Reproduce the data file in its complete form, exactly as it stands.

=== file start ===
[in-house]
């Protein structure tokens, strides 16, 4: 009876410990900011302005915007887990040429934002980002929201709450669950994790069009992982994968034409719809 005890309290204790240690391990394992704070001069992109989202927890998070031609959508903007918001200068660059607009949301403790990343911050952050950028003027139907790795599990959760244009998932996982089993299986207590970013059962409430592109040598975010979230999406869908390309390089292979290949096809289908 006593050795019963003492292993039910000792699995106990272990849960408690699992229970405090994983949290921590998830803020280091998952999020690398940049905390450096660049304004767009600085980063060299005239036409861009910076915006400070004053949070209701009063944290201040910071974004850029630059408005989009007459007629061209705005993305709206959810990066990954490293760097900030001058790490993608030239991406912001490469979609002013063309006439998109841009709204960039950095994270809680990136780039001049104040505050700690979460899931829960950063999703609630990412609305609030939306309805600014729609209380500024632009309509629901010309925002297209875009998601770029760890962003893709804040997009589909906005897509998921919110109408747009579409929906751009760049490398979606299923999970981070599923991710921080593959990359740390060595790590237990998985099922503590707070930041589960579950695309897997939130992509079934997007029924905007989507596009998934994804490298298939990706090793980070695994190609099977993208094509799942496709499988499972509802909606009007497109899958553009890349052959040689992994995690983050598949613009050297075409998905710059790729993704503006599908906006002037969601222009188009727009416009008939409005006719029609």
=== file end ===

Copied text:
[in-house]
């Protein structure tokens, strides 16, 4: 009876410990900011302005915007887990040429934002980002929201709450669950994790069009992982994968034409719809 005890309290204790240690391990394992704070001069992109989202927890998070031609959508903007918001200068660059607009949301403790990343911050952050950028003027139907790795599990959760244009998932996982089993299986207590970013059962409430592109040598975010979230999406869908390309390089292979290949096809289908 006593050795019963003492292993039910000792699995106990272990849960408690699992229970405090994983949290921590998830803020280091998952999020690398940049905390450096660049304004767009600085980063060299005239036409861009910076915006400070004053949070209701009063944290201040910071974004850029630059408005989009007459007629061209705005993305709206959810990066990954490293760097900030001058790490993608030239991406912001490469979609002013063309006439998109841009709204960039950095994270809680990136780039001049104040505050700690979460899931829960950063999703609630990412609305609030939306309805600014729609209380500024632009309509629901010309925002297209875009998601770029760890962003893709804040997009589909906005897509998921919110109408747009579409929906751009760049490398979606299923999970981070599923991710921080593959990359740390060595790590237990998985099922503590707070930041589960579950695309897997939130992509079934997007029924905007989507596009998934994804490298298939990706090793980070695994190609099977993208094509799942496709499988499972509802909606009007497109899958553009890349052959040689992994995690983050598949613009050297075409998905710059790729993704503006599908906006002037969601222009188009727009416009008939409005006719029609």